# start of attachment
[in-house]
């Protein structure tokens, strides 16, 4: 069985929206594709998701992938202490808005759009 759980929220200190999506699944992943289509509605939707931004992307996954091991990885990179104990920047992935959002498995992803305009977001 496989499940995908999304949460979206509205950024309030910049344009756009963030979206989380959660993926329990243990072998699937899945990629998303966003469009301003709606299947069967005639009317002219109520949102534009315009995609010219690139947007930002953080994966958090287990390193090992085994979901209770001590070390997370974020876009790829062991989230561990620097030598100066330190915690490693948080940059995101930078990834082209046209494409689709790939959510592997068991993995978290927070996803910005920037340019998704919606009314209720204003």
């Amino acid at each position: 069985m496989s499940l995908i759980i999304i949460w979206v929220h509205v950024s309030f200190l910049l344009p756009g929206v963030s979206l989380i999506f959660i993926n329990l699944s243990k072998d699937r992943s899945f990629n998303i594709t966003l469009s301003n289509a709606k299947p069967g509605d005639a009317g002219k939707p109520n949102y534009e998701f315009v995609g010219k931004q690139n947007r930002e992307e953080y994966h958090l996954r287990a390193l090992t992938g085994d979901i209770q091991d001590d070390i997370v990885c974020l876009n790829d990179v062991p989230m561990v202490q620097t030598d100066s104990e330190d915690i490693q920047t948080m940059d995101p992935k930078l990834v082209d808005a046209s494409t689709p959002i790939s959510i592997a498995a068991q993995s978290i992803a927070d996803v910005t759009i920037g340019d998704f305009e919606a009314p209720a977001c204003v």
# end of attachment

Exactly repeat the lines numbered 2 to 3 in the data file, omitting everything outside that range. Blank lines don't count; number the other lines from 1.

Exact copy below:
């Protein structure tokens, strides 16, 4: 069985929206594709998701992938202490808005759009 759980929220200190999506699944992943289509509605939707931004992307996954091991990885990179104990920047992935959002498995992803305009977001 496989499940995908999304949460979206509205950024309030910049344009756009963030979206989380959660993926329990243990072998699937899945990629998303966003469009301003709606299947069967005639009317002219109520949102534009315009995609010219690139947007930002953080994966958090287990390193090992085994979901209770001590070390997370974020876009790829062991989230561990620097030598100066330190915690490693948080940059995101930078990834082209046209494409689709790939959510592997068991993995978290927070996803910005920037340019998704919606009314209720204003």
């Amino acid at each position: 069985m496989s499940l995908i759980i999304i949460w979206v929220h509205v950024s309030f200190l910049l344009p756009g929206v963030s979206l989380i999506f959660i993926n329990l699944s243990k072998d699937r992943s899945f990629n998303i594709t966003l469009s301003n289509a709606k299947p069967g509605d005639a009317g002219k939707p109520n949102y534009e998701f315009v995609g010219k931004q690139n947007r930002e992307e953080y994966h958090l996954r287990a390193l090992t992938g085994d979901i209770q091991d001590d070390i997370v990885c974020l876009n790829d990179v062991p989230m561990v202490q620097t030598d100066s104990e330190d915690i490693q920047t948080m940059d995101p992935k930078l990834v082209d808005a046209s494409t689709p959002i790939s959510i592997a498995a068991q993995s978290i992803a927070d996803v910005t759009i920037g340019d998704f305009e919606a009314p209720a977001c204003v």